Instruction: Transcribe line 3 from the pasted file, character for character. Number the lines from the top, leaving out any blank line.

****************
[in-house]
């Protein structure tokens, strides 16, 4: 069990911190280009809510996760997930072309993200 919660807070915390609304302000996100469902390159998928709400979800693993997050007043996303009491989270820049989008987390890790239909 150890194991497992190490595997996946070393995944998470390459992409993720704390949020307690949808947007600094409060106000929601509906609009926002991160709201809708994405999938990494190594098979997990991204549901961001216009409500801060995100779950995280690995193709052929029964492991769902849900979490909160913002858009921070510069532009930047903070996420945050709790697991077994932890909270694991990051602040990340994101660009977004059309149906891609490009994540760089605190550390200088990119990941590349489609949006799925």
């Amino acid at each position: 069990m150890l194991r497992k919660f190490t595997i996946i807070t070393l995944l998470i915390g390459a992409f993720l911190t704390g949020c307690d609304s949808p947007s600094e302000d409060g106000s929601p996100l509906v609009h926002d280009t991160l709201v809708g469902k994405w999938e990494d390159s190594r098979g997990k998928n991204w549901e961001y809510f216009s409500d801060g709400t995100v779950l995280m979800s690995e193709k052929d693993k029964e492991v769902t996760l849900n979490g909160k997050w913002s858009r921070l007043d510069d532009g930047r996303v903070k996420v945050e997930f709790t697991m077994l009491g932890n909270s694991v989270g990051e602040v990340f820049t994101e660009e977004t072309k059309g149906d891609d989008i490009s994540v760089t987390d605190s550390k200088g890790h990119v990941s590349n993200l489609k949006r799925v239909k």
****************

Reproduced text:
């Amino acid at each position: 069990m150890l194991r497992k919660f190490t595997i996946i807070t070393l995944l998470i915390g390459a992409f993720l911190t704390g949020c307690d609304s949808p947007s600094e302000d409060g106000s929601p996100l509906v609009h926002d280009t991160l709201v809708g469902k994405w999938e990494d390159s190594r098979g997990k998928n991204w549901e961001y809510f216009s409500d801060g709400t995100v779950l995280m979800s690995e193709k052929d693993k029964e492991v769902t996760l849900n979490g909160k997050w913002s858009r921070l007043d510069d532009g930047r996303v903070k996420v945050e997930f709790t697991m077994l009491g932890n909270s694991v989270g990051e602040v990340f820049t994101e660009e977004t072309k059309g149906d891609d989008i490009s994540v760089t987390d605190s550390k200088g890790h990119v990941s590349n993200l489609k949006r799925v239909k």